The United States Mint revealed obverse and reverse designs for the
three-coin 2013 5-Star Generals Commemorative Coin Program on Oct. 18.
A gold $5 half eagle, silver dollar and copper-nickel clad half
dollar will be issued in 2013 in the program.
The three commemorative coins authorized under the program will
recognize the five U.S. Army officers who attained the five-star
general rank — Douglas MacArthur, George C. Marshall, Henry “Hap”
Arnold, Dwight D. Eisenhower and Omar N. Bradley.
The enabling legislation did not specify which generals would
appear on which coins in the program. That decision was made by U.S.
The three obverse and three reverse coin designs were approved
Sept. 7 by Deputy Treasury Secretary Neal S. Wolin. Treasury Secretary
Timothy F. Geithner delegated his authority to select the coin designs
to Wolin, according to U.S. Mint officials.
Unveiling the designs
The approved designs were put on public display Oct. 22 through 24
at the Association of the United States Army’s Annual Meeting and
Exposition at the Walter E. Washington Convention Center in
Washington, D.C. The designs were exhibited at the United States Army
Command and General Staff College Foundation’s booth.
Wolin selected the designs after consultation with the foundation
and the Commission of Fine Arts, and after the designs were reviewed
by the Citizens Coinage Advisory Committee.
Gold $5 designs
The obverse of the gold coin features a portrait of Gen. MacArthur
with the five-star insignia on the right side of the design. The
design, created by United States Mint Artistic Infusion Program
Associate Designer Ronald D. Sanders, will be sculptured by U.S. Mint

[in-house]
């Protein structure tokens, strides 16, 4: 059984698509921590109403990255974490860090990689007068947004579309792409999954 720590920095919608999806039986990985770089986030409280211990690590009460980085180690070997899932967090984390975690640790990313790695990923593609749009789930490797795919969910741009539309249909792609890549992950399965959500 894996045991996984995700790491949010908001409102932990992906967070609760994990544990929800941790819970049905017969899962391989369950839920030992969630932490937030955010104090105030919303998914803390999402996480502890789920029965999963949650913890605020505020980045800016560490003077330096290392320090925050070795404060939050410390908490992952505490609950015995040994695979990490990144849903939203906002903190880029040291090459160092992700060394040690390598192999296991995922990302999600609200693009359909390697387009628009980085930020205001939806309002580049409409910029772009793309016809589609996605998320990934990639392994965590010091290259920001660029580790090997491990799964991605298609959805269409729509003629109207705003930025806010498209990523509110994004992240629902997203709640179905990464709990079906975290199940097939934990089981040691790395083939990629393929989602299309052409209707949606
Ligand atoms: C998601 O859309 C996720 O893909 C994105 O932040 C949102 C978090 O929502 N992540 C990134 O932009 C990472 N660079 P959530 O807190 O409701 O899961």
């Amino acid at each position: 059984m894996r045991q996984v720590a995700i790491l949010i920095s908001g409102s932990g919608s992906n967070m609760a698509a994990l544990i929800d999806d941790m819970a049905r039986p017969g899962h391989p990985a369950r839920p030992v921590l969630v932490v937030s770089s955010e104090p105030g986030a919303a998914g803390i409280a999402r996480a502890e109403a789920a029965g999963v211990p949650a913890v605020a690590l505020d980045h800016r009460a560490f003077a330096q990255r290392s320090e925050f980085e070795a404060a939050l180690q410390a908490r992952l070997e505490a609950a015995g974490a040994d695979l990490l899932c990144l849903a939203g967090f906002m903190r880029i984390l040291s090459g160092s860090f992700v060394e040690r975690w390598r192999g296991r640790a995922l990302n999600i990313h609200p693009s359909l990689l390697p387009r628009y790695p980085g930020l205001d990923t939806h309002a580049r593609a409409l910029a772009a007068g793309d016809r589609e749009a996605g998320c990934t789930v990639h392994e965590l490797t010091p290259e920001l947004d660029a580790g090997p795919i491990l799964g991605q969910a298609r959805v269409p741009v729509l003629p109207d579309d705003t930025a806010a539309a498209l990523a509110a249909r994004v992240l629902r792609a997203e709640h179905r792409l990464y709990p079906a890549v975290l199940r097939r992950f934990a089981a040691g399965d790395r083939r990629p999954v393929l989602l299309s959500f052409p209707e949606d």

Medallic Sculptor Michael Gaudioso.
The approved obverse had been recommended by the CFA at its June
21 meeting. The CCAC, at its June 26 meeting, recommended a different
obverse, showing MacArthur facing slightly to his right instead of
left, and wearing glasses.
The Command and General Staff College Foundation had recommended a
portrait of MacArthur in World War II from a chest-high view for the obverse.
The gold half eagle’s approved reverse depicts the Leavenworth
Lamp, the symbol of the Command and General Staff College. AIP Master
Designer Barbara Fox designed the reverse. Fox’s design will be
sculptured by U.S. Mint Medallic Artist Joseph F. Menna.
The approved reverse design was not the choice of either the CCAC
or the CFA.
The CCAC recommended a design similar to the approved reverse,
with the panel’s choice showing three five-pointed stars in an arc
above the lamp and single stars to either side of the lamp’s base (no
stars appear on the selected design).
The CCAC’s reverse choice had been designed as a contender for the
The CFA recommended a $5 reverse design depicting a soldier
storming a Pacific Island Beach.
CCAC members had recommended that the designs for all three coins
be more directly linked to the CGSC.
Silver dollar designs
Portraits of Gens. Marshall and Eisenhower against a striped
background with the five-star insignia above their heads will appear
on the obverse of the silver dollar.
AIP Master Designer Richard Masters designed the obverse. Menna
will sculpture the reverse.